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dc.contributor.authorAnderson, Jerry
dc.contributor.authorRenninger, Emily
dc.contributor.authorBrees, Aaron
dc.date.accessioned2011-02-08T18:04:26Z
dc.date.available2011-02-08T18:04:26Z
dc.date.issued2008
dc.identifier.citation40 Urban Lawyer 689-745 (2008)en_US
dc.identifier.urihttp://hdl.handle.net/2092/1481
dc.description.abstractThe authors surveyed zoning boards in the over 100 of the largest U.S. cities to determine the occupational composition of board members. It comes as no surprise that the boards are overwhelming populated with white-collar citizens, with business owners and real estate development the most prevalent occupations represented. The authors then conducted a survey of citizens to determine whether this skewed board composition makes any difference to the decision-making process. The study concludes that the composition of the board does matter, but not always in ways one might predict.en_US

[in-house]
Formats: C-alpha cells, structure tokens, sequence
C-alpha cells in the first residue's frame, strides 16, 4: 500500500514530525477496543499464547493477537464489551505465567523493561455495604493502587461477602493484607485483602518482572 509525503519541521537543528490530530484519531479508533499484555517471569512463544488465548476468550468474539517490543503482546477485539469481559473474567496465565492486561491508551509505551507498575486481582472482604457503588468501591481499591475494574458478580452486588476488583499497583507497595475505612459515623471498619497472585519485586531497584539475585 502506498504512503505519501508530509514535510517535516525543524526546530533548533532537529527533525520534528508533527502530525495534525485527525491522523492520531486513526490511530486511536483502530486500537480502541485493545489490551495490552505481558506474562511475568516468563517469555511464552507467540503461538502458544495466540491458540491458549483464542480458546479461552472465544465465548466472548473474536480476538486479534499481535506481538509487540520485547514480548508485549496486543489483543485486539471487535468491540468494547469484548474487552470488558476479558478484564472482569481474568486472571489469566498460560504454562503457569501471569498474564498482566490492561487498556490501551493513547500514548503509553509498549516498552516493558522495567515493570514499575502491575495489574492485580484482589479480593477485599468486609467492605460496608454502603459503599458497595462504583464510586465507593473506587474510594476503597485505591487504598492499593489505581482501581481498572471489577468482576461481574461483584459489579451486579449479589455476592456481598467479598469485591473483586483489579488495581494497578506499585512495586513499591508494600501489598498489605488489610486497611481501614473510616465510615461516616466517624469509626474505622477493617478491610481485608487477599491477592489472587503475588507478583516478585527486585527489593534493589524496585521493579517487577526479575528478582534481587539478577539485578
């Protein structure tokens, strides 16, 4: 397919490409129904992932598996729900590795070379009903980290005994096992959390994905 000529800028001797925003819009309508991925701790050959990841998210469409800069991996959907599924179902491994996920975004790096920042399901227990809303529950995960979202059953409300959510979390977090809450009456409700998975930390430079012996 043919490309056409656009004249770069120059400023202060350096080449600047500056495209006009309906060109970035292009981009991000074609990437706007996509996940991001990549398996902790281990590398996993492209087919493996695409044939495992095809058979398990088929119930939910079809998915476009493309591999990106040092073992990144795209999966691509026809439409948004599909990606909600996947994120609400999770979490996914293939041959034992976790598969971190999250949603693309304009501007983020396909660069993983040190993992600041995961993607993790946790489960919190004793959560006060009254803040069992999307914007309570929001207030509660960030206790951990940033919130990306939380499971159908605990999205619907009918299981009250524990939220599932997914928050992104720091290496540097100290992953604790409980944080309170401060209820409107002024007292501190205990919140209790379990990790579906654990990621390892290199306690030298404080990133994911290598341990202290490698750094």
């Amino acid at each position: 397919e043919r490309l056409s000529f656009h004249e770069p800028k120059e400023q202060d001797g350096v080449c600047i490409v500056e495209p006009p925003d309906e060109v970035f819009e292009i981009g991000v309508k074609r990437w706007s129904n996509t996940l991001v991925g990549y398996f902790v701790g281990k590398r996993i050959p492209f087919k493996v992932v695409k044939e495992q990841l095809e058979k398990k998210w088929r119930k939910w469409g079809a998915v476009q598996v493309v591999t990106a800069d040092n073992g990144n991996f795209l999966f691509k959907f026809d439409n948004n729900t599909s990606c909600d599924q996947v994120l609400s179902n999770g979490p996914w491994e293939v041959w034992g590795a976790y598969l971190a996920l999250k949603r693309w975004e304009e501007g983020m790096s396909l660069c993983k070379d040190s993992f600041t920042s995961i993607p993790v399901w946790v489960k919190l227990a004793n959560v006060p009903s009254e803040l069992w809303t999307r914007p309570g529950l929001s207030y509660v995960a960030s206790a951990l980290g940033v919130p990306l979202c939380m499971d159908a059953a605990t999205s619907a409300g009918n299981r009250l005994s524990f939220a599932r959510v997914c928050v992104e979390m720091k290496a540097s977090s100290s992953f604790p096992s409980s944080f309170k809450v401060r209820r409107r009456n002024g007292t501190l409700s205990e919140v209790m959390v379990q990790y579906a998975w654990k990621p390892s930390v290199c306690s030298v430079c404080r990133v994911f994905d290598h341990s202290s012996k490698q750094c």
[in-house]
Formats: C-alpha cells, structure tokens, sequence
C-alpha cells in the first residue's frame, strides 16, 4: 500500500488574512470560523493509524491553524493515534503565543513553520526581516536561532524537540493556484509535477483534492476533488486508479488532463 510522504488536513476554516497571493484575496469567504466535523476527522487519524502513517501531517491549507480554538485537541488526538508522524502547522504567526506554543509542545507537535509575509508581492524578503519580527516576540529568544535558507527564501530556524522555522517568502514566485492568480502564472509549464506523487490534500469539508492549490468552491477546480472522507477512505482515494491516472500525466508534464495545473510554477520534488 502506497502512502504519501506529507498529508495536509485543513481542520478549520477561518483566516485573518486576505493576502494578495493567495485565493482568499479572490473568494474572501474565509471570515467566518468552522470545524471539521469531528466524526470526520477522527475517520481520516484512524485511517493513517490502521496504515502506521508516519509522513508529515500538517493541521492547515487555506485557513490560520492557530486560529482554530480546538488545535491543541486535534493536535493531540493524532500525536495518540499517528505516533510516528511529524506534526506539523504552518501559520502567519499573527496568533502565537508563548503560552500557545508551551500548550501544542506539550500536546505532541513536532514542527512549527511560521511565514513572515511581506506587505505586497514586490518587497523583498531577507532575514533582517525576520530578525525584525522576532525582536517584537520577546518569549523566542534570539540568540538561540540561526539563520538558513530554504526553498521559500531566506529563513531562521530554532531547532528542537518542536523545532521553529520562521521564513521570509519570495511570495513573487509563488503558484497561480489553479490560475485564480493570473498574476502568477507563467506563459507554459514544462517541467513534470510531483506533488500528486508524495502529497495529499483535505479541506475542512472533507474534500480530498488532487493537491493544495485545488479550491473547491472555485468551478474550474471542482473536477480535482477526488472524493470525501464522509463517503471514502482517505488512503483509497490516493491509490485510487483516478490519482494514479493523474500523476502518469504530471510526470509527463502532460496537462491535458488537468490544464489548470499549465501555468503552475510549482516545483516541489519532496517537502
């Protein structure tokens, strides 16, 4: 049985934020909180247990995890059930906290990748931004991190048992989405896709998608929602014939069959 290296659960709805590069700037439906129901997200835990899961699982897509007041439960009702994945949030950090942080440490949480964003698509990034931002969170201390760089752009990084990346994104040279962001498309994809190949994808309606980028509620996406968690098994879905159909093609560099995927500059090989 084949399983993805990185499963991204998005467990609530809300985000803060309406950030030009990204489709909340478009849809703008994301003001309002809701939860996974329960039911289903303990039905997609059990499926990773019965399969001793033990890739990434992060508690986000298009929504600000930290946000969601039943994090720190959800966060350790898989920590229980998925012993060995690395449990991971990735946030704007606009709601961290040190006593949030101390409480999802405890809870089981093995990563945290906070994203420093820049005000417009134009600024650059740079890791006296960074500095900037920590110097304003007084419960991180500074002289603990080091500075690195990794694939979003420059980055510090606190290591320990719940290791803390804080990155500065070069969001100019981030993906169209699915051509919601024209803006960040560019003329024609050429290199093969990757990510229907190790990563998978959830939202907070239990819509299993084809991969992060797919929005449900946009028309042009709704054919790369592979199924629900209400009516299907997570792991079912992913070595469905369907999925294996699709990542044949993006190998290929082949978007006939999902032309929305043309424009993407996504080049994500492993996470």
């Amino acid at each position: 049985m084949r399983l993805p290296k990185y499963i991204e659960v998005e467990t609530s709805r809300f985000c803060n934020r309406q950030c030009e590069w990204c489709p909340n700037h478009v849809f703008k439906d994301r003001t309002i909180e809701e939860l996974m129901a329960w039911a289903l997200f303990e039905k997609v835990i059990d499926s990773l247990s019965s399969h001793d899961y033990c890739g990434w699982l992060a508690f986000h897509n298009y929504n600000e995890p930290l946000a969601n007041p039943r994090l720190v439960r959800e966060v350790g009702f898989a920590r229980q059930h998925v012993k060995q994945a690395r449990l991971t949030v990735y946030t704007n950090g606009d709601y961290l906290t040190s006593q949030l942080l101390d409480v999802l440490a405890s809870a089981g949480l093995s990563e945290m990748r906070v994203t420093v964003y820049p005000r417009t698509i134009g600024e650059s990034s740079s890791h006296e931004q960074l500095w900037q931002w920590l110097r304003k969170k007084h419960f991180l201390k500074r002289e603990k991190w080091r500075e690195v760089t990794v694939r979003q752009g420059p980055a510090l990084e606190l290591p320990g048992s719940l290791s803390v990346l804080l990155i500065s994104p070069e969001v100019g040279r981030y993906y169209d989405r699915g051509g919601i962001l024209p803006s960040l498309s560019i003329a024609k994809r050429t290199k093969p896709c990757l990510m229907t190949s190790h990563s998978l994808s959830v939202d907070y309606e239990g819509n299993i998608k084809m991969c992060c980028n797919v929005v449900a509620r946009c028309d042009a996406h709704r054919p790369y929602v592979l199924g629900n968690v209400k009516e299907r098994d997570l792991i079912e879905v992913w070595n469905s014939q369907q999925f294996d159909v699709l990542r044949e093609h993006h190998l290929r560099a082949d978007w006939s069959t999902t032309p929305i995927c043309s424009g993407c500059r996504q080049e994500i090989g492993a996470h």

dc.language.isoen_USen_US
dc.publisherAmerican Bar Associationen_US
dc.subjectzoning, land use, planningen_US
dc.titleA Study of American Zoning Board Composition and Public Attitudes Toward Zoning Issuesen_US
dc.typeArticleen_US


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